Bethlehem AG, which has attendees representing 55 nations, also has experienced dozens of congregants infected with the virus. A physician and a Royal Rangers leader are among those who have died, according to Milazzo, who has been lead pastor for 27 years.



Oaks Church in Red Oak, Texas, distributed 27,000 pounds of food and other supplies to 400 families thanks to Convoy. Pastor W. Scott Wilson, 50, says about half the recipients came to the church for the goods after connecting with the church via its website. Around one-third of the meals went to needy families identified by school superintendents and a county judge. The rest went to two smaller congregations to dispense.

“Convoy has the same philosophy as our church: everything is done better in partnership,” says Wilson, who has been lead pastor 20 years. “We want to do things with the community, not just for the community.” In addition, Oaks Church is independently preparing 5,000 meals — five for each child — on Wednesdays.

Trucks from Convoy also are traveling to midsized cities. First Assembly of God in Normal, Illinois, coordinated a Convoy delivery with four other AG churches in the Normal-Bloomington twin cities. Pastor Joel E. Labertew, 48, says each church created a unique Facebook event using Convoy promotional material to notify residents of the giveaway.

The pastor and five volunteers from each congregation came to the distribution site at First AG in Normal over two weekends. The church organized lanes for three rows of vehicles, two designated for food and one for food and prayer. But the prayer inclusive line grew so long, Labertew decided to offer prayer for every occupant. All volunteers wore masks and gloves, and kept their distance.

“It’s incredible how many people welcomed and appreciated prayer,” says Labertew, who has pastored the church for six years. “They were not in a hurry to drive away.” One driver accepted Christ as Savior.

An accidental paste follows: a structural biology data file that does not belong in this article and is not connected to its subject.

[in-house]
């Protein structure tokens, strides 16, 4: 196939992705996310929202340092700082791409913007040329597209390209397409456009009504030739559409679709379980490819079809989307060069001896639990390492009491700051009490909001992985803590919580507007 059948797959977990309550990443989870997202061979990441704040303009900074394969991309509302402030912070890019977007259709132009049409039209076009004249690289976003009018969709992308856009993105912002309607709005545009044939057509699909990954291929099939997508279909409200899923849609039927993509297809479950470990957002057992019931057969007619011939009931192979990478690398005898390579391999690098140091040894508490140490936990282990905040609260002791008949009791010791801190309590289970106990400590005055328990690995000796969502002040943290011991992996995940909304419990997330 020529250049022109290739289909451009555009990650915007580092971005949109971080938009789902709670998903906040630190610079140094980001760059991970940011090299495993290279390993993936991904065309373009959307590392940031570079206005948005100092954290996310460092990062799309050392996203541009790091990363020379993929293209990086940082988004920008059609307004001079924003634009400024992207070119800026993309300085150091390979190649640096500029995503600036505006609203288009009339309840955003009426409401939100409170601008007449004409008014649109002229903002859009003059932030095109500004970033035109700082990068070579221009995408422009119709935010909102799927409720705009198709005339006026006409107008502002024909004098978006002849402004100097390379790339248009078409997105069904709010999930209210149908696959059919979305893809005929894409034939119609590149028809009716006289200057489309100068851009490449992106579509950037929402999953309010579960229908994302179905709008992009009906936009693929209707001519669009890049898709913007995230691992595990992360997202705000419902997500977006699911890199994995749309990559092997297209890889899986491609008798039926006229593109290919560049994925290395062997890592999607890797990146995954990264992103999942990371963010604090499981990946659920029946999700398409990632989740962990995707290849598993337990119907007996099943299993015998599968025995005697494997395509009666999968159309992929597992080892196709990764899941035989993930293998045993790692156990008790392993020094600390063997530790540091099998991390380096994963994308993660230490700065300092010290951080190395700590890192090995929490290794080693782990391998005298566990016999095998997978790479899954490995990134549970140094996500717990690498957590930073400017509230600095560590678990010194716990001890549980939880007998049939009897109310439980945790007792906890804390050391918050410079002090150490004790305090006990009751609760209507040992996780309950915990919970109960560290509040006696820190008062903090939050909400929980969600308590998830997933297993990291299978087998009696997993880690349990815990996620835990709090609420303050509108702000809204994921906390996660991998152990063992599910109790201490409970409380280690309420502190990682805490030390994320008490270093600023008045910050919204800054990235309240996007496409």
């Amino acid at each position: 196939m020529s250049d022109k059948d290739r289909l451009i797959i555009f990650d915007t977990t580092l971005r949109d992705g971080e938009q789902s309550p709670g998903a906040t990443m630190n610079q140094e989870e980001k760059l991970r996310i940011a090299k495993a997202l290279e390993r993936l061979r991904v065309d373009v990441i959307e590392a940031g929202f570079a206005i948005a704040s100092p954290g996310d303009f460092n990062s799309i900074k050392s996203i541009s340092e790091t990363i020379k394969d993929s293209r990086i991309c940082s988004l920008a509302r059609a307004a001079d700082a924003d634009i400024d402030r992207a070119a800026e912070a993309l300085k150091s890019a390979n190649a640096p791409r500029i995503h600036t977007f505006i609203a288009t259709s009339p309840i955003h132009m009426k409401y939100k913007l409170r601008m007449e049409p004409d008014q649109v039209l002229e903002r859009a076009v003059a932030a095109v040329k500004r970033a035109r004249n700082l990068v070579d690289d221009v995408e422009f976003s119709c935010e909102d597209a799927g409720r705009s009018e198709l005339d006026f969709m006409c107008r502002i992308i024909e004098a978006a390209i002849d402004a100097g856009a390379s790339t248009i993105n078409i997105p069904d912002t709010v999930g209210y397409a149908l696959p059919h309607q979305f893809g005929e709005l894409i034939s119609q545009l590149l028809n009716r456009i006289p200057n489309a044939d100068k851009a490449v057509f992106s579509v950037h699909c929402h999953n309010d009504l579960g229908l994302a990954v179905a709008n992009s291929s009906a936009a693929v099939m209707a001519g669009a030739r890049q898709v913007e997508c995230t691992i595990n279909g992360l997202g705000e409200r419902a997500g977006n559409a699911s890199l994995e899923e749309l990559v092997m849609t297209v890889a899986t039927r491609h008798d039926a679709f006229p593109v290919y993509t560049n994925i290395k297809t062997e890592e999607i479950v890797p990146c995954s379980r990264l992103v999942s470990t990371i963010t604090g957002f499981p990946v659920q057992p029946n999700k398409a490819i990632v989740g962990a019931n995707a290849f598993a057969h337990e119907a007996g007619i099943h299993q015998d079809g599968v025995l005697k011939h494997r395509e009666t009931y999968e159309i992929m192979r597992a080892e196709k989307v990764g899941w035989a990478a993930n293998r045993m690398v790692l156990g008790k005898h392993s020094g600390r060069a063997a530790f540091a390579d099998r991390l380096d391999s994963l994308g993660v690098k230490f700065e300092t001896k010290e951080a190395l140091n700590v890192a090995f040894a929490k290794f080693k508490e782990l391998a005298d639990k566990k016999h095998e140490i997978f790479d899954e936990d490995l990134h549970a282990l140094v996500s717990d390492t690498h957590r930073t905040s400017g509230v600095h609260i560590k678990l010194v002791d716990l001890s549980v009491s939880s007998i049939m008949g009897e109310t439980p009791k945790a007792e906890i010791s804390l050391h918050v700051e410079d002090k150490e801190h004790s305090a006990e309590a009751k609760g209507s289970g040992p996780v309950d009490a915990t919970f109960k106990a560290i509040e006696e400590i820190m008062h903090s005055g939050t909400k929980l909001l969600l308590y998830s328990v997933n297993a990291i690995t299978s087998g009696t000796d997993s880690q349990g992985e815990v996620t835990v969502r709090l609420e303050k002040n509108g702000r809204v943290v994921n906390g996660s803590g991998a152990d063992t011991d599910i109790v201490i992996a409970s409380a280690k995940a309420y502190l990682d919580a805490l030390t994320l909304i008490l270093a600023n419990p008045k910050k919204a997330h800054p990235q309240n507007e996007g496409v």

“This reinforces the need for congregations to be involved in compassion,” says Labertew, an Illinois District presbyter  “And we need to build relationships with other churches.”

Many churches are weeks, if not months, away from being able to reopen to full capacity. That is a factor in Donaldson’s desire to keep the initiative going.

“We don’t know when this will end,” Donaldson says. “So many people have lost jobs; so many children no longer have access to school lunches. This will have a ripple effect with the economy, so it’s imperative that we keep going to meet spiritual and physical needs.”

For Donaldson, the compassion for the poor, especially children, stirs long personal memories. In 1969, his pastor father was killed by a drunken driver in a wreck that also seriously injured his mother. He and his three younger siblings struggled in poverty during many of their formative years.

Meanwhile, various corporations that are longtime donors to Convoy are having a difficult time producing enough to keep up with demand, which has slowed some donations. This, the nonprofit has opted to purchase some product at wholesale prices.

“That’s expensive, but we feel like this is the moment for the Church,” Donaldson says. Some experts at the beginning of the lockdown encouraged nonprofits to “circle the wagons” and protect their assets. Donaldson doesn’t believe that’s a wise strategy for any ministry-related organization.

“The churches that are outward looking will have the most influence in their communities and be stronger on the other side of the pandemic,” Donaldson says. “But churches that have chosen to isolate may struggle in the future.”

Donaldson says Convoy of Hope’s commitment to Assemblies of God World Missions hasn’t skipped a beat during the coronavirus crisis. Convoy has ongoing programs in 20 countries feeding children and helping mothers learn job skills.

Lead Photo: Volunteers at Oak Church load up a vehicle with bags of supplies.

Bottom Photo: Workers at First Assembly of God in Normal prepare to distribute groceries and other relief items.